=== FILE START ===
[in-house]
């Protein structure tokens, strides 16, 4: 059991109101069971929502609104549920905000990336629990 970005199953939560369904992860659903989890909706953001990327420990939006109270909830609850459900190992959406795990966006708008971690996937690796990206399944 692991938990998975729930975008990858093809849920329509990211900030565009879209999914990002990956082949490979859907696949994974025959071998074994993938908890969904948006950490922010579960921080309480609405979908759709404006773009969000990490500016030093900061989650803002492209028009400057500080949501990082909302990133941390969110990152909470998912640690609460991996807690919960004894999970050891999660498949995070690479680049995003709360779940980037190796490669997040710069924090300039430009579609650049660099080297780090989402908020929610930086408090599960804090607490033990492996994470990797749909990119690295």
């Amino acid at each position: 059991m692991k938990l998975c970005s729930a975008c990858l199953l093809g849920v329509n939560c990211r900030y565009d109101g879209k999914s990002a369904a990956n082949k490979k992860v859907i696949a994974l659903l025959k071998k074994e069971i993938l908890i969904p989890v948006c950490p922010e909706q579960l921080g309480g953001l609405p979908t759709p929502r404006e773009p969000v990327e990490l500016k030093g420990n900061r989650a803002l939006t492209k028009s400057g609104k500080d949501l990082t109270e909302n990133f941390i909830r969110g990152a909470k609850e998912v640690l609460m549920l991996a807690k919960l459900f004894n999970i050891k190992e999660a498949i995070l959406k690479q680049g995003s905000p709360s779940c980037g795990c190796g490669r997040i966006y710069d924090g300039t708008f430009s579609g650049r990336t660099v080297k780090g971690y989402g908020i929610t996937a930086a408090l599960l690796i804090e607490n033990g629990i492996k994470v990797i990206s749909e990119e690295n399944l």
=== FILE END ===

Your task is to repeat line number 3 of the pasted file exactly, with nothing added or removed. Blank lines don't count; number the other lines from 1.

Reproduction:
């Amino acid at each position: 059991m692991k938990l998975c970005s729930a975008c990858l199953l093809g849920v329509n939560c990211r900030y565009d109101g879209k999914s990002a369904a990956n082949k490979k992860v859907i696949a994974l659903l025959k071998k074994e069971i993938l908890i969904p989890v948006c950490p922010e909706q579960l921080g309480g953001l609405p979908t759709p929502r404006e773009p969000v990327e990490l500016k030093g420990n900061r989650a803002l939006t492209k028009s400057g609104k500080d949501l990082t109270e909302n990133f941390i909830r969110g990152a909470k609850e998912v640690l609460m549920l991996a807690k919960l459900f004894n999970i050891k190992e999660a498949i995070l959406k690479q680049g995003s905000p709360s779940c980037g795990c190796g490669r997040i966006y710069d924090g300039t708008f430009s579609g650049r990336t660099v080297k780090g971690y989402g908020i929610t996937a930086a408090l599960l690796i804090e607490n033990g629990i492996k994470v990797i990206s749909e990119e690295n399944l």